Background:

 

For years academics and scholars have been recording and interpreting petroglyphs. They call the glyphs “art” because they cannot determine the meanings of the various figures and representations inscribed upon the rocks by ancient people. The concepts that we cannot prove the petroglyphs are ancient writings, because we cannot speak to the authors, is misleading and outdated. In the strict context of a Eurasian 'alphabetic writing system' this would be a true assessment, but in fact, the authors of the petroglyphs left behind clues of their 'intent' to record monumental events, making the petroglyphs 'written' records of Native American historical events which pre-date the arrival of Columbus.

 

 

 

 

 

 

 

 

 

 

 

 

 

The lithic formation displayed in the photo above is called Conjugation Rock, because it demonstrates how ancient authors assimilated our current day passage of time in conjugated text...past, present and future tense...

 

The following materials were extracted from the author’s research notes and are intended for public distribution, but do not provide a comprehensive explanation of petroglyphs, pictographs, intaglios or other representations of events in Native American history. The materials are intended to provide only a brief overview of the Black Mountains Complex and explain some of the unique data that can be extrapolated from the rock writings, relevant to pre-Columbian Native American history.

 

In her opening statement of an article, “Fresh vandalism and theft reported at petroglyph site” (April 29, 2010) by staff writer, Jessica Cejnar, of the Desert Dispatch in Barstow, California succinctly stipulates the problem associated with the Complex, “the only security system that protects it is secrecy and a harsh landscape”, referring to Inscription Canyon and the petroglyphs inscribed upon its walls. The security problem does not apply only to Inscription Canyon; it applies to the entire complex. The entire mountain complex is a Native American text book on an event which actually occurred five to seven thousand years ago.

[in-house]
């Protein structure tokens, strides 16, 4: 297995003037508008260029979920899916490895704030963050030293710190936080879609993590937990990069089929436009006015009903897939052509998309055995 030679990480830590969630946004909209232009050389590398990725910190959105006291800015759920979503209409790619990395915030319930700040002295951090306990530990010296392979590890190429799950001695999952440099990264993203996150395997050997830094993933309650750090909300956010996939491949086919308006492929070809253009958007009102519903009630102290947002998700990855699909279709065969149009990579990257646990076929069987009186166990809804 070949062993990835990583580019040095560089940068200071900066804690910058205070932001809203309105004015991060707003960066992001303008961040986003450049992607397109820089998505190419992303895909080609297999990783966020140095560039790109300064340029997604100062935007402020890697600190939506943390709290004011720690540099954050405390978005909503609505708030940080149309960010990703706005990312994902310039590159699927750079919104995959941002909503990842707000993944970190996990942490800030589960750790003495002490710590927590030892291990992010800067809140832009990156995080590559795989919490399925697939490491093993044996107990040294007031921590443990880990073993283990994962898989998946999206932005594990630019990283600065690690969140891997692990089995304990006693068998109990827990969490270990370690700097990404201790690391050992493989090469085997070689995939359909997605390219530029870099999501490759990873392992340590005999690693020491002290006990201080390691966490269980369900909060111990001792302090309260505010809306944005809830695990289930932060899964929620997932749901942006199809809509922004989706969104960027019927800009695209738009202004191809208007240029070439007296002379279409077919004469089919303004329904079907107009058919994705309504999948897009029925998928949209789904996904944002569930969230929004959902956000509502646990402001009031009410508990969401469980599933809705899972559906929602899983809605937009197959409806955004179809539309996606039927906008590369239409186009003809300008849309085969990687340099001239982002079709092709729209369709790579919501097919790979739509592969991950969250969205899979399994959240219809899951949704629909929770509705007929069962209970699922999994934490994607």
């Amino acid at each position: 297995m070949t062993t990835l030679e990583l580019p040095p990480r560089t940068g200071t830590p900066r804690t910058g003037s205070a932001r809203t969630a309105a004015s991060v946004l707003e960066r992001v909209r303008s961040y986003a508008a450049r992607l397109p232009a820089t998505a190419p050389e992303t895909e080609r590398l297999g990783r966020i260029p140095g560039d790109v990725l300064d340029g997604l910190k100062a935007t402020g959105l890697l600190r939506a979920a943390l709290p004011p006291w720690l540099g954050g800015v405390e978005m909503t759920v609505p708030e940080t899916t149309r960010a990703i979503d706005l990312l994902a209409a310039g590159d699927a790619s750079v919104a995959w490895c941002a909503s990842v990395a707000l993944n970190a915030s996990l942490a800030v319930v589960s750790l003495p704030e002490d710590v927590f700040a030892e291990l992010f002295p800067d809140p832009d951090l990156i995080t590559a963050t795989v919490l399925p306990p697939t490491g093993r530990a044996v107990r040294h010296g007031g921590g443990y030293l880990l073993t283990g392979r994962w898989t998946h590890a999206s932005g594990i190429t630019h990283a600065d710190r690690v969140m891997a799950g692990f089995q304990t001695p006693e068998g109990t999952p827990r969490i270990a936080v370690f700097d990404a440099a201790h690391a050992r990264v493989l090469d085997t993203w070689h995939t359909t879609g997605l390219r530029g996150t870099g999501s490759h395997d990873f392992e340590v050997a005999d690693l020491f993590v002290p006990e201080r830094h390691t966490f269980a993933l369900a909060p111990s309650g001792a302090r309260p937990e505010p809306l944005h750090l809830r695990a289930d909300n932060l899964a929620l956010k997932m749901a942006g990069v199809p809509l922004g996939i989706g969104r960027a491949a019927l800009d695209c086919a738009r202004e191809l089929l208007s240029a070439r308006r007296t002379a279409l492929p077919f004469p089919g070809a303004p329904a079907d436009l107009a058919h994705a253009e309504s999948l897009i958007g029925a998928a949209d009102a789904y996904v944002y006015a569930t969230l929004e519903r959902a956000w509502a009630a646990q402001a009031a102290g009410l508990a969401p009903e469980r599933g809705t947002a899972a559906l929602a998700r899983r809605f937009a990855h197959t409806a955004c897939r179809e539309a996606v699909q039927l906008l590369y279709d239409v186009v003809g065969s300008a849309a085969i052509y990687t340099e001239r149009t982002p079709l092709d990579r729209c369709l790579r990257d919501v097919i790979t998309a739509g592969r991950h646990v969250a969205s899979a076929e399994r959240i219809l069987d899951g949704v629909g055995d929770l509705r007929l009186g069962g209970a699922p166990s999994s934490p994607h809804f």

The entire Black Mountains Complex is unique; the placement of thousands of petroglyphs, at forty-one (46) sites throughout the complex suggests that the layout of the petroglyphs was by design and managed for a specific purpose. It is conjectured that the petroglyphs document the events of a battle between the Hokan and Uto-Aztecan speaking people; along with their respective allies. One glyph appears to stipulate that the Uto-Aztecan army consisted of twenty-six (26) separate groups, another suggests that both armies consisted of as many as six thousand (6,000) warriors, each, for a combined total of twelve (12,000) thousand active participants.

 

There are several unique and original concepts and theories that the author has developed after ten years of field research. Among, but not limited to, these unique concepts and theories are:

 

  • That five-to-seven thousand years ago two Native American groups fought a long, protracted war over the control of Southern California, the Great Basin and the Southwest,

  • That the petroglyphs within the Complex document the finial battle of that war,

  • That two scaled replicas of the battlefield were manufactured by human hand,

  • That the design and layout of the petroglyph sites (41) are not random, but were designed, developed and managed over hundreds of years in order to create a memorial for those who gave their lives in the monumental struggle between peoples,

  • That the intent of the petroglyph authors can be established by the rock faces upon which the petroglyphs are inscribed, due to their resemblance to associated terrain features,

  • That many of the symbols, while they appear to be different, mean the same thing in different languages and/or dialects,

  • That some petroglyph clusters within the Complex suggest a rudimentary syntax which can be translated by terrain association,

  • That many phallic symbol interpretations originate from an actual terrain feature within the Complex and represent the mountain spur, not a phallus,

  • That the two original warring groups of Native Americans can be identified by language; Uto-Aztecan and Hokan,

  • That petroglyphs were produced primarily by Uto-Aztecans and pictographs were produced primarily by the Hokan,

  • That there are additional recordings, of the same battle, that have been produced in remote locations throughout California, the Great Basin and the American Southwest.

  • That the Barstow Tortoise Intaglio was a spring time gathering place, for various groups of Native Americans descended from the original survivors of the war, prior to participating in periodic mourning and/or memorial ceremonies conducted in the vicinity of Inscription Canyon prior to the early 1800s.

 

There may be another thirty or forty year’s worth of field research to conduct before we can understand all the minor nuances of the petroglyph symbols, but first we must protect the petroglyphs from these reoccurring attacks. We cannot study the writings that have been destroyed, but we can protect those representations that remain.

 

     The President should declare the entire                    complex a National Monument...

 

* There are those who object to the idea of the Black Mountain Complex being designated a National Monument, but the author suggests they ask themselves if their motives are not self-centered and selfish ... after all ... the petroglyphs may have been on the black, basalt walls of the mountain and canyons for as long as five thousand years. Is a twenty minute drive through a canyon worth more than five thousand years of history?